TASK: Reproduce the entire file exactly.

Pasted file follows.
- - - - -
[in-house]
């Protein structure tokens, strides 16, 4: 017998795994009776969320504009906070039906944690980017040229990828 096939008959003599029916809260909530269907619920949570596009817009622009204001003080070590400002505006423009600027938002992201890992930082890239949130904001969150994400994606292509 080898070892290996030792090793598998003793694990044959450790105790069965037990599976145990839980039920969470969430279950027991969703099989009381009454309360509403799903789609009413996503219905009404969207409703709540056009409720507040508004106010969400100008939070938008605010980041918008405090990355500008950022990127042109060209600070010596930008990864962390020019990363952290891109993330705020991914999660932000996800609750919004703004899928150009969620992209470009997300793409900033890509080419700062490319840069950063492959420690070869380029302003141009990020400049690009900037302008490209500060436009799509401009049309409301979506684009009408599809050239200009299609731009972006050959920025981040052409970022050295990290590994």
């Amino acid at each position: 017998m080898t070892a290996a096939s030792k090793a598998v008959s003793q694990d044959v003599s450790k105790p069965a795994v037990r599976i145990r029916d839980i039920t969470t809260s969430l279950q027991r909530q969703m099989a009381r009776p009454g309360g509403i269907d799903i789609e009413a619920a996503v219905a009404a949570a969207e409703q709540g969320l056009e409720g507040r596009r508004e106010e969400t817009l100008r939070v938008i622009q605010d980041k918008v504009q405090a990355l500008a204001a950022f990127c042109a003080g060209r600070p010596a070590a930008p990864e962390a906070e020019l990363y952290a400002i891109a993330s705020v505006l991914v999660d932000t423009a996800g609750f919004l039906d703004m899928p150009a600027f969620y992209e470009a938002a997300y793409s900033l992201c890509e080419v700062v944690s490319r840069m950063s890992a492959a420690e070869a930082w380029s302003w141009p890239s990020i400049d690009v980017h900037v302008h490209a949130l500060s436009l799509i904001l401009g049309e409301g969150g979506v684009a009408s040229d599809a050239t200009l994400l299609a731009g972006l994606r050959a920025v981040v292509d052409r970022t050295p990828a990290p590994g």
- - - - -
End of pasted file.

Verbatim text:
[in-house]
């Protein structure tokens, strides 16, 4: 017998795994009776969320504009906070039906944690980017040229990828 096939008959003599029916809260909530269907619920949570596009817009622009204001003080070590400002505006423009600027938002992201890992930082890239949130904001969150994400994606292509 080898070892290996030792090793598998003793694990044959450790105790069965037990599976145990839980039920969470969430279950027991969703099989009381009454309360509403799903789609009413996503219905009404969207409703709540056009409720507040508004106010969400100008939070938008605010980041918008405090990355500008950022990127042109060209600070010596930008990864962390020019990363952290891109993330705020991914999660932000996800609750919004703004899928150009969620992209470009997300793409900033890509080419700062490319840069950063492959420690070869380029302003141009990020400049690009900037302008490209500060436009799509401009049309409301979506684009009408599809050239200009299609731009972006050959920025981040052409970022050295990290590994």
């Amino acid at each position: 017998m080898t070892a290996a096939s030792k090793a598998v008959s003793q694990d044959v003599s450790k105790p069965a795994v037990r599976i145990r029916d839980i039920t969470t809260s969430l279950q027991r909530q969703m099989a009381r009776p009454g309360g509403i269907d799903i789609e009413a619920a996503v219905a009404a949570a969207e409703q709540g969320l056009e409720g507040r596009r508004e106010e969400t817009l100008r939070v938008i622009q605010d980041k918008v504009q405090a990355l500008a204001a950022f990127c042109a003080g060209r600070p010596a070590a930008p990864e962390a906070e020019l990363y952290a400002i891109a993330s705020v505006l991914v999660d932000t423009a996800g609750f919004l039906d703004m899928p150009a600027f969620y992209e470009a938002a997300y793409s900033l992201c890509e080419v700062v944690s490319r840069m950063s890992a492959a420690e070869a930082w380029s302003w141009p890239s990020i400049d690009v980017h900037v302008h490209a949130l500060s436009l799509i904001l401009g049309e409301g969150g979506v684009a009408s040229d599809a050239t200009l994400l299609a731009g972006l994606r050959a920025v981040v292509d052409r970022t050295p990828a990290p590994g």